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The Pandemic Is Highlighting The Wisdom Of Alternative Families

Moms of young children — whether coupled or single — are suffering the most, so it’s time to get creative

Sixty-two percent believe they bicker less with their better halves over how to raise the kids; 55 percent are glad they don’t have to worry about working on their marriages, too; and 38 percent feel freer to follow their own dreams.

“I am still the only adult at home who is trying to work, manage Gali’s education and summer activities, do grocery ordering and pickup, cook our meals and keep our home clean. While I’m generally used to doing all of this, like all other parents I don’t usually have a child home all the time. Fortunately, I’ve been able to lean on my parents for help.”

“What would I do if I were to fall ill as a single mother? Or injured? I am not long recovered from a severe knee dislocation that left me unable to walk for weeks. Even then, I was thankful to not have yet been a mom when it happened, though that would have been forgotten, if not for the coronavirus.”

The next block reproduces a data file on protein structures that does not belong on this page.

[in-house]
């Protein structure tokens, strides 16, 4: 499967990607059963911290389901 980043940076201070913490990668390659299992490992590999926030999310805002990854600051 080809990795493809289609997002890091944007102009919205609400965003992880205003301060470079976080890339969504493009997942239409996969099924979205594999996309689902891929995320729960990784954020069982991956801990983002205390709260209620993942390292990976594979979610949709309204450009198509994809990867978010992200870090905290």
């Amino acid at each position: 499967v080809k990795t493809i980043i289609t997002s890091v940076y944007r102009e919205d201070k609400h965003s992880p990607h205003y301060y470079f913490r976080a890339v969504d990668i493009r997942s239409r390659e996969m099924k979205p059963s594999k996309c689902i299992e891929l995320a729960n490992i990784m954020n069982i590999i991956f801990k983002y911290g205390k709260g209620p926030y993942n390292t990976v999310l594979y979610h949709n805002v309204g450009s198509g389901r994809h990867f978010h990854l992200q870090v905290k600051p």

“Now more than ever, single parents need government leaders who can empathize with our losses and victories, the strengths that they build, and offer a vision for the future that will give us all more psychological security and stronger community structures in which we can thrive.”

Award-winning journalist, coauthor of “The New I Do: Reshaping Marriage for Skeptics, Realists and Rebels,” mom, changing the narrative about older women

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